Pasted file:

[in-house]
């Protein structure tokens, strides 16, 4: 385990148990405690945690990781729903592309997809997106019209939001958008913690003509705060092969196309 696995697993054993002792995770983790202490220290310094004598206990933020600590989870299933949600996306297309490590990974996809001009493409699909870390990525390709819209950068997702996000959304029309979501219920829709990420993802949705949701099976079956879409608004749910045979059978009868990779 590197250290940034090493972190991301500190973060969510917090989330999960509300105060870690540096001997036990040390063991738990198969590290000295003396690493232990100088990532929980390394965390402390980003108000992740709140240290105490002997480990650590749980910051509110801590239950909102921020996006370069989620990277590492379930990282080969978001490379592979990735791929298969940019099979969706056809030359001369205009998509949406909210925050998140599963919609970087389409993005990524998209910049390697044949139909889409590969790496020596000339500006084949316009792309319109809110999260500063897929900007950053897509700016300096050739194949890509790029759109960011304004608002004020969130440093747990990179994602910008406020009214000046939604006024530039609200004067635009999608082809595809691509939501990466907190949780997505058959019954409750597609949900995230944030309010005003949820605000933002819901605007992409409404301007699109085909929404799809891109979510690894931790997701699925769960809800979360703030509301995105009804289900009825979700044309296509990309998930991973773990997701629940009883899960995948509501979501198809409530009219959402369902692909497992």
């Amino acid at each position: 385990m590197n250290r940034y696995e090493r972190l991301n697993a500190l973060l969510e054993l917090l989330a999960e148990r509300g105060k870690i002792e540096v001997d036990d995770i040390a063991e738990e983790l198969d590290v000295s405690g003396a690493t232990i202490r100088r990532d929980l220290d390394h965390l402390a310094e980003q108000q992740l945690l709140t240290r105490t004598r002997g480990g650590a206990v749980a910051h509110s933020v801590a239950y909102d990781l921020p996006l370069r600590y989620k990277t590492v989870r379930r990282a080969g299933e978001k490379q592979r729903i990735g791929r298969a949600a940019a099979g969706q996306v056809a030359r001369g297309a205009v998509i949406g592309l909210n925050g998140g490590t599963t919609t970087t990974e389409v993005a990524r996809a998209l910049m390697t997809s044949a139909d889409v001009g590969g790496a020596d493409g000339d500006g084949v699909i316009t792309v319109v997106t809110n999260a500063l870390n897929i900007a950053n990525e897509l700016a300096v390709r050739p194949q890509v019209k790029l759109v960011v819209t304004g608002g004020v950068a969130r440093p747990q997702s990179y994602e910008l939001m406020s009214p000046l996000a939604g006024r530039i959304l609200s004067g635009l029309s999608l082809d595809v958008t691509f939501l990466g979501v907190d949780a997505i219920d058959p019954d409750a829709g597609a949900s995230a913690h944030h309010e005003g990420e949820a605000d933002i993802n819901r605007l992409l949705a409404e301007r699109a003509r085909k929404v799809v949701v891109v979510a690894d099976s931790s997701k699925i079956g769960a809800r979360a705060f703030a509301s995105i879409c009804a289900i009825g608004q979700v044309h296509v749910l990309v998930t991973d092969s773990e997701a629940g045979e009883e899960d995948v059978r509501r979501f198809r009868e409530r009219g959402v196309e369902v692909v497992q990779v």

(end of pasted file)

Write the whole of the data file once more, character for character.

[in-house]
């Protein structure tokens, strides 16, 4: 385990148990405690945690990781729903592309997809997106019209939001958008913690003509705060092969196309 696995697993054993002792995770983790202490220290310094004598206990933020600590989870299933949600996306297309490590990974996809001009493409699909870390990525390709819209950068997702996000959304029309979501219920829709990420993802949705949701099976079956879409608004749910045979059978009868990779 590197250290940034090493972190991301500190973060969510917090989330999960509300105060870690540096001997036990040390063991738990198969590290000295003396690493232990100088990532929980390394965390402390980003108000992740709140240290105490002997480990650590749980910051509110801590239950909102921020996006370069989620990277590492379930990282080969978001490379592979990735791929298969940019099979969706056809030359001369205009998509949406909210925050998140599963919609970087389409993005990524998209910049390697044949139909889409590969790496020596000339500006084949316009792309319109809110999260500063897929900007950053897509700016300096050739194949890509790029759109960011304004608002004020969130440093747990990179994602910008406020009214000046939604006024530039609200004067635009999608082809595809691509939501990466907190949780997505058959019954409750597609949900995230944030309010005003949820605000933002819901605007992409409404301007699109085909929404799809891109979510690894931790997701699925769960809800979360703030509301995105009804289900009825979700044309296509990309998930991973773990997701629940009883899960995948509501979501198809409530009219959402369902692909497992």
């Amino acid at each position: 385990m590197n250290r940034y696995e090493r972190l991301n697993a500190l973060l969510e054993l917090l989330a999960e148990r509300g105060k870690i002792e540096v001997d036990d995770i040390a063991e738990e983790l198969d590290v000295s405690g003396a690493t232990i202490r100088r990532d929980l220290d390394h965390l402390a310094e980003q108000q992740l945690l709140t240290r105490t004598r002997g480990g650590a206990v749980a910051h509110s933020v801590a239950y909102d990781l921020p996006l370069r600590y989620k990277t590492v989870r379930r990282a080969g299933e978001k490379q592979r729903i990735g791929r298969a949600a940019a099979g969706q996306v056809a030359r001369g297309a205009v998509i949406g592309l909210n925050g998140g490590t599963t919609t970087t990974e389409v993005a990524r996809a998209l910049m390697t997809s044949a139909d889409v001009g590969g790496a020596d493409g000339d500006g084949v699909i316009t792309v319109v997106t809110n999260a500063l870390n897929i900007a950053n990525e897509l700016a300096v390709r050739p194949q890509v019209k790029l759109v960011v819209t304004g608002g004020v950068a969130r440093p747990q997702s990179y994602e910008l939001m406020s009214p000046l996000a939604g006024r530039i959304l609200s004067g635009l029309s999608l082809d595809v958008t691509f939501l990466g979501v907190d949780a997505i219920d058959p019954d409750a829709g597609a949900s995230a913690h944030h309010e005003g990420e949820a605000d933002i993802n819901r605007l992409l949705a409404e301007r699109a003509r085909k929404v799809v949701v891109v979510a690894d099976s931790s997701k699925i079956g769960a809800r979360a705060f703030a509301s995105i879409c009804a289900i009825g608004q979700v044309h296509v749910l990309v998930t991973d092969s773990e997701a629940g045979e009883e899960d995948v059978r509501r979501f198809r009868e409530r009219g959402v196309e369902v692909v497992q990779v």